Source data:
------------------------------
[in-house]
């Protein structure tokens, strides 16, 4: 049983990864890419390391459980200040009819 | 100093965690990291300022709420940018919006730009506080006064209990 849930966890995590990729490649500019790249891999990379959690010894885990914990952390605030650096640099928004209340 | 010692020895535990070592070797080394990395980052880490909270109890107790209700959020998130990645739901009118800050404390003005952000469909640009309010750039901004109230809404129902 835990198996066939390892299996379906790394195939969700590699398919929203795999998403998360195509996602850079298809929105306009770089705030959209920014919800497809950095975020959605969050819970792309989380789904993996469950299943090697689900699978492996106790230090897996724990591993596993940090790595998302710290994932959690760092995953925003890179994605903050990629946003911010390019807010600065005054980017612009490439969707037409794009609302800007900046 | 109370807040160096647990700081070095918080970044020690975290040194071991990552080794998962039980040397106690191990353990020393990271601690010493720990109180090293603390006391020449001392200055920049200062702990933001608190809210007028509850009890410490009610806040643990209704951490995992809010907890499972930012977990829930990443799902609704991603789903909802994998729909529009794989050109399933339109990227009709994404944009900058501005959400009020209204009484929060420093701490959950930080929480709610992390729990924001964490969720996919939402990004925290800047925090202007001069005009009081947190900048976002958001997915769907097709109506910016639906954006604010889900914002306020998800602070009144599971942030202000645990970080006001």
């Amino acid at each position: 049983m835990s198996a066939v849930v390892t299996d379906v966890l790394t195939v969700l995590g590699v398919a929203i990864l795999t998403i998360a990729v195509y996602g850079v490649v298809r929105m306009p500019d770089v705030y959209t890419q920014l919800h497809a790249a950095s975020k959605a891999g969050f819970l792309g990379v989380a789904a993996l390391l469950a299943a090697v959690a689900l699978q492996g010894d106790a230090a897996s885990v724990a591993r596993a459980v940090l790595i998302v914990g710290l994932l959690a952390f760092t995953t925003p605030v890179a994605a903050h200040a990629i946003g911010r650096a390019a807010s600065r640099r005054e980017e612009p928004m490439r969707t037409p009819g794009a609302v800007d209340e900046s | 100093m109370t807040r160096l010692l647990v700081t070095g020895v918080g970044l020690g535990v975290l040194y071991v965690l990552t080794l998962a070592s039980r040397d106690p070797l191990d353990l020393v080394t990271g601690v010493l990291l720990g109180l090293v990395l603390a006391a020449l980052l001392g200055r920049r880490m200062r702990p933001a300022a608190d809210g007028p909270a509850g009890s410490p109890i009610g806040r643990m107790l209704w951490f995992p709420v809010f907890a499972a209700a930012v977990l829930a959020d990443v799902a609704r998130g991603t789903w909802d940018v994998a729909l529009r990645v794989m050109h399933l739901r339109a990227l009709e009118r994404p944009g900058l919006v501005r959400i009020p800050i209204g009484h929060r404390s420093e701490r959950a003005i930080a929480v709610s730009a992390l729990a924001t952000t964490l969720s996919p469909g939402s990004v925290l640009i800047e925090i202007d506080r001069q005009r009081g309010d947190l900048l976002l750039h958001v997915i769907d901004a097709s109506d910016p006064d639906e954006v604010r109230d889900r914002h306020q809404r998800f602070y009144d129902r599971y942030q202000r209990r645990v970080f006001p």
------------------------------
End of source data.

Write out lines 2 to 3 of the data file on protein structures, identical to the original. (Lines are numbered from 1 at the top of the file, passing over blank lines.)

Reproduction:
């Protein structure tokens, strides 16, 4: 049983990864890419390391459980200040009819 | 100093965690990291300022709420940018919006730009506080006064209990 849930966890995590990729490649500019790249891999990379959690010894885990914990952390605030650096640099928004209340 | 010692020895535990070592070797080394990395980052880490909270109890107790209700959020998130990645739901009118800050404390003005952000469909640009309010750039901004109230809404129902 835990198996066939390892299996379906790394195939969700590699398919929203795999998403998360195509996602850079298809929105306009770089705030959209920014919800497809950095975020959605969050819970792309989380789904993996469950299943090697689900699978492996106790230090897996724990591993596993940090790595998302710290994932959690760092995953925003890179994605903050990629946003911010390019807010600065005054980017612009490439969707037409794009609302800007900046 | 109370807040160096647990700081070095918080970044020690975290040194071991990552080794998962039980040397106690191990353990020393990271601690010493720990109180090293603390006391020449001392200055920049200062702990933001608190809210007028509850009890410490009610806040643990209704951490995992809010907890499972930012977990829930990443799902609704991603789903909802994998729909529009794989050109399933339109990227009709994404944009900058501005959400009020209204009484929060420093701490959950930080929480709610992390729990924001964490969720996919939402990004925290800047925090202007001069005009009081947190900048976002958001997915769907097709109506910016639906954006604010889900914002306020998800602070009144599971942030202000645990970080006001």
């Amino acid at each position: 049983m835990s198996a066939v849930v390892t299996d379906v966890l790394t195939v969700l995590g590699v398919a929203i990864l795999t998403i998360a990729v195509y996602g850079v490649v298809r929105m306009p500019d770089v705030y959209t890419q920014l919800h497809a790249a950095s975020k959605a891999g969050f819970l792309g990379v989380a789904a993996l390391l469950a299943a090697v959690a689900l699978q492996g010894d106790a230090a897996s885990v724990a591993r596993a459980v940090l790595i998302v914990g710290l994932l959690a952390f760092t995953t925003p605030v890179a994605a903050h200040a990629i946003g911010r650096a390019a807010s600065r640099r005054e980017e612009p928004m490439r969707t037409p009819g794009a609302v800007d209340e900046s | 100093m109370t807040r160096l010692l647990v700081t070095g020895v918080g970044l020690g535990v975290l040194y071991v965690l990552t080794l998962a070592s039980r040397d106690p070797l191990d353990l020393v080394t990271g601690v010493l990291l720990g109180l090293v990395l603390a006391a020449l980052l001392g200055r920049r880490m200062r702990p933001a300022a608190d809210g007028p909270a509850g009890s410490p109890i009610g806040r643990m107790l209704w951490f995992p709420v809010f907890a499972a209700a930012v977990l829930a959020d990443v799902a609704r998130g991603t789903w909802d940018v994998a729909l529009r990645v794989m050109h399933l739901r339109a990227l009709e009118r994404p944009g900058l919006v501005r959400i009020p800050i209204g009484h929060r404390s420093e701490r959950a003005i930080a929480v709610s730009a992390l729990a924001t952000t964490l969720s996919p469909g939402s990004v925290l640009i800047e925090i202007d506080r001069q005009r009081g309010d947190l900048l976002l750039h958001v997915i769907d901004a097709s109506d910016p006064d639906e954006v604010r109230d889900r914002h306020q809404r998800f602070y009144d129902r599971y942030q202000r209990r645990v970080f006001p």